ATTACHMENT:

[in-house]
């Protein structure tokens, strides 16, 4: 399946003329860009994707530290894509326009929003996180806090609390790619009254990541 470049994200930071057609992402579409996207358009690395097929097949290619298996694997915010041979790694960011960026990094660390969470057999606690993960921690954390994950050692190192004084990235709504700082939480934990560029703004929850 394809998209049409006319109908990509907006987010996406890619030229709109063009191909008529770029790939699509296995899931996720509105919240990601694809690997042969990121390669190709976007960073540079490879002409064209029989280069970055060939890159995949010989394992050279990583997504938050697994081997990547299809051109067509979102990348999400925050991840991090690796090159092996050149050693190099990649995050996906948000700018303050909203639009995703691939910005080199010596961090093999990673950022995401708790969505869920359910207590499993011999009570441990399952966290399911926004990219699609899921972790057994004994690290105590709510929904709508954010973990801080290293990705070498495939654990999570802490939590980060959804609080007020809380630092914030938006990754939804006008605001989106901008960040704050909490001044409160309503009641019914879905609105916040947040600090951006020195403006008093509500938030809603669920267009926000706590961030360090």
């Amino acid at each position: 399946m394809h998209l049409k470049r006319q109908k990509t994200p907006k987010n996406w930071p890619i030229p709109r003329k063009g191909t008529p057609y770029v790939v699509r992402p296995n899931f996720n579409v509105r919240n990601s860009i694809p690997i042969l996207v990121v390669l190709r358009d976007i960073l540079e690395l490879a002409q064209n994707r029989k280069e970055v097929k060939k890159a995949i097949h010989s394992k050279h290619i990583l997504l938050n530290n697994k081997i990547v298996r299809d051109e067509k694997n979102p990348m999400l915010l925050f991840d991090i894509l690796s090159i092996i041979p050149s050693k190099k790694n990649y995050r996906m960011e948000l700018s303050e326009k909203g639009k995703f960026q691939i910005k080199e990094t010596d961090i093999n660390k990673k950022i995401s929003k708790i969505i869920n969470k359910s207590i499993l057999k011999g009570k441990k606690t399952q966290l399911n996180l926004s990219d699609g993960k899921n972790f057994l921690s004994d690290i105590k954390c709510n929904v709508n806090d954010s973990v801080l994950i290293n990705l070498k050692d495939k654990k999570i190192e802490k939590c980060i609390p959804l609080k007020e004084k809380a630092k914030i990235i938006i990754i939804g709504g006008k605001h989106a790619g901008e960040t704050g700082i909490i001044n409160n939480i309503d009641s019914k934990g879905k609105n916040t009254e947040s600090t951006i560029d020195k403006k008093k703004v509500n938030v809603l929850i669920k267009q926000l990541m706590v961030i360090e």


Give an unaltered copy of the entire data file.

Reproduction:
[in-house]
């Protein structure tokens, strides 16, 4: 399946003329860009994707530290894509326009929003996180806090609390790619009254990541 470049994200930071057609992402579409996207358009690395097929097949290619298996694997915010041979790694960011960026990094660390969470057999606690993960921690954390994950050692190192004084990235709504700082939480934990560029703004929850 394809998209049409006319109908990509907006987010996406890619030229709109063009191909008529770029790939699509296995899931996720509105919240990601694809690997042969990121390669190709976007960073540079490879002409064209029989280069970055060939890159995949010989394992050279990583997504938050697994081997990547299809051109067509979102990348999400925050991840991090690796090159092996050149050693190099990649995050996906948000700018303050909203639009995703691939910005080199010596961090093999990673950022995401708790969505869920359910207590499993011999009570441990399952966290399911926004990219699609899921972790057994004994690290105590709510929904709508954010973990801080290293990705070498495939654990999570802490939590980060959804609080007020809380630092914030938006990754939804006008605001989106901008960040704050909490001044409160309503009641019914879905609105916040947040600090951006020195403006008093509500938030809603669920267009926000706590961030360090």
């Amino acid at each position: 399946m394809h998209l049409k470049r006319q109908k990509t994200p907006k987010n996406w930071p890619i030229p709109r003329k063009g191909t008529p057609y770029v790939v699509r992402p296995n899931f996720n579409v509105r919240n990601s860009i694809p690997i042969l996207v990121v390669l190709r358009d976007i960073l540079e690395l490879a002409q064209n994707r029989k280069e970055v097929k060939k890159a995949i097949h010989s394992k050279h290619i990583l997504l938050n530290n697994k081997i990547v298996r299809d051109e067509k694997n979102p990348m999400l915010l925050f991840d991090i894509l690796s090159i092996i041979p050149s050693k190099k790694n990649y995050r996906m960011e948000l700018s303050e326009k909203g639009k995703f960026q691939i910005k080199e990094t010596d961090i093999n660390k990673k950022i995401s929003k708790i969505i869920n969470k359910s207590i499993l057999k011999g009570k441990k606690t399952q966290l399911n996180l926004s990219d699609g993960k899921n972790f057994l921690s004994d690290i105590k954390c709510n929904v709508n806090d954010s973990v801080l994950i290293n990705l070498k050692d495939k654990k999570i190192e802490k939590c980060i609390p959804l609080k007020e004084k809380a630092k914030i990235i938006i990754i939804g709504g006008k605001h989106a790619g901008e960040t704050g700082i909490i001044n409160n939480i309503d009641s019914k934990g879905k609105n916040t009254e947040s600090t951006i560029d020195k403006k008093k703004v509500n938030v809603l929850i669920k267009q926000l990541m706590v961030i360090e």